December 2020 /// Vol 12 No. 241

Features

In the Biden/Harris Presidency, any fracing ban is least of the industry’s worries

While the various and constantly evolving Biden/Harris promises to ban hydraulic fracturing—at one level or another—dominated the narrative during the general election campaign, the approach they will choose to take on a range of oil and gas issues, now that they are in a position of power, will come into sharp relief.

David Blackmon, Contributing Editor

After a close election and a wild aftermath, Democrats Joe Biden and Kamala Harris will occupy the White House for the next four years. As such, they will set the Executive Branch agenda for national energy policy, at least through 2024. While the various and constantly evolving Biden/Harris promises to ban hydraulic fracturing—at one level or another—dominated the narrative during the general election campaign, the approach they will choose to take on a range of oil and gas issues, now that they are in a position of power, will come into sharp relief.

Fig. 1. A Biden/Harris Presidency will be focused on undoing all the positive actions taken over the last nearly four years, in what is likely to be a punitive, anti-oil-and-gas slate of policies. Image: The White House.
Fig. 1. A Biden/Harris Presidency will be focused on undoing all the positive actions taken over the last nearly four years, in what is likely to be a punitive, anti-oil-and-gas slate of policies. Image: The White House.

With Donald Trump, what you saw him promise during the 2016 election campaign was what you got once he assumed office: This country has never experienced any President who was more singularly focused on following through on each and every commitment that he had made while running for the office. With Biden and Harris, it remains impossible to really know what their promises even amounted to, related to oil and gas and energy in general, other than to work to undo all the things that the Trump Administration implemented during the previous four years.

That one thing is really what everyone in the oil and gas industry should remember about this incoming Democratic administration: It will be singularly focused on taking away every policy-related gain that was made from 2017 through 2020, Fig. 1. And the new administration will have a wealth of tools and strategies at its disposal to achieve that goal.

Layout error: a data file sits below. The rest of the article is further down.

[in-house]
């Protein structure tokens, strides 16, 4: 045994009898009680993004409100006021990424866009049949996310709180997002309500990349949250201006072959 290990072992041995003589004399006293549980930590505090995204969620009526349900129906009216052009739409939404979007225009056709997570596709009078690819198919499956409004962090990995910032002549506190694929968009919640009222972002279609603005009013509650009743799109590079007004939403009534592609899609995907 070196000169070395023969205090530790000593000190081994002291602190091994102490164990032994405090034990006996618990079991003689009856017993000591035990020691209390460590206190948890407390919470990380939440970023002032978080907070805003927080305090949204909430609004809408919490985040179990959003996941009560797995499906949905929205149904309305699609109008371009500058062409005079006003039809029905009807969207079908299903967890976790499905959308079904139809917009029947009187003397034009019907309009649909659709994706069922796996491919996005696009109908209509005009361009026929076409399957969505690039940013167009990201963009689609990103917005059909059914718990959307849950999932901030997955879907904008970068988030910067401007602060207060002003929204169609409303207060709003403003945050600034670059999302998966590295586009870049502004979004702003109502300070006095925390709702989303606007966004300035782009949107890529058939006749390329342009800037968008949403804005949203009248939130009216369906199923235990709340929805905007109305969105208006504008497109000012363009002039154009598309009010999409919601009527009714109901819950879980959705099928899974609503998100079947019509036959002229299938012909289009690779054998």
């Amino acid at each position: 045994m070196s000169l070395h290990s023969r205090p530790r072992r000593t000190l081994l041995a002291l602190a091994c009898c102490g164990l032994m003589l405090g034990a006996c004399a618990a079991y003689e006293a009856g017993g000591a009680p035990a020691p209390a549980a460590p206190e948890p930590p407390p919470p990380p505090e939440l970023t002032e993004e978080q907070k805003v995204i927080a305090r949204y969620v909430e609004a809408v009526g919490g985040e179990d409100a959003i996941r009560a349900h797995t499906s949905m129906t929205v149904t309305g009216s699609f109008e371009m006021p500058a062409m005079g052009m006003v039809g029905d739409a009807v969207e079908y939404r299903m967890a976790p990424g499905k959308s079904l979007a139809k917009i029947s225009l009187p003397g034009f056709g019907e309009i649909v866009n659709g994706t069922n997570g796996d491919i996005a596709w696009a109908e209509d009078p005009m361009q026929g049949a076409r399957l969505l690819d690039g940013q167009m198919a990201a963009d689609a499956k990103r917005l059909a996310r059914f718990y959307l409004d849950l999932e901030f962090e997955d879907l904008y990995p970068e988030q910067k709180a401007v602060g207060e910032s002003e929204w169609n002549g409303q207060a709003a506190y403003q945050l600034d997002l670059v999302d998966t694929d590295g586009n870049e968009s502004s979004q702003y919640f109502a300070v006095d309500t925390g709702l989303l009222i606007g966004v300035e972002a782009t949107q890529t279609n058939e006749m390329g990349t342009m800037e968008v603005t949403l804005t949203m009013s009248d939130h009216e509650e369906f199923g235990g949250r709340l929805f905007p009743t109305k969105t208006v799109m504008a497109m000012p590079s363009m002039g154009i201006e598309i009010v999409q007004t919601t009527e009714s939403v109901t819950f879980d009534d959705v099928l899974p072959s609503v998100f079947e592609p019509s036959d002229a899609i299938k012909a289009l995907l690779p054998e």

THE COMING EXECUTIVE ORDERS

The first wave of negative impacts for the oil and gas business will come in the form of executive orders. Like the Obama/Biden presidency before him, a great deal of President Trump’s energy-related policy has been enacted via executive orders. The obvious vulnerability of any executive order is that it usually can be reversed easily by a successor in office.

Thus, the most immediate impacts of a Biden/Harris presidency will come in the form of efforts to increase regulation on the energy industry via the reversal of various Trump executive actions. Biden and Harris repeatedly promised to take these actions throughout their campaign, in order to placate and curry favor with the Democratic Party’s far-left activist base. So, we should expect a quick follow-through on what amounts to low-hanging fruit.

Those likely executive order reversals include:

  • Re-entry of the United States into the Paris Climate Accords. President Trump’s decision to rescind U.S. participation in this counterproductive international agreement was a highly-emotional point of controversy with left-wing environmentalists. A Biden order mandating recommitment could well become his very first order of business on Jan. 20, 2021.
  • Re-entry of the United States into the Obama-era Iran deal. Another point of huge controversy was President Trump’s decision to cancel U.S. participation in this Obama-era executive agreement. A recommitment by the U.S. to the terms of this deal would free up Iran to dramatically increase its crude oil exports, likely resulting in a negative impact on crude prices.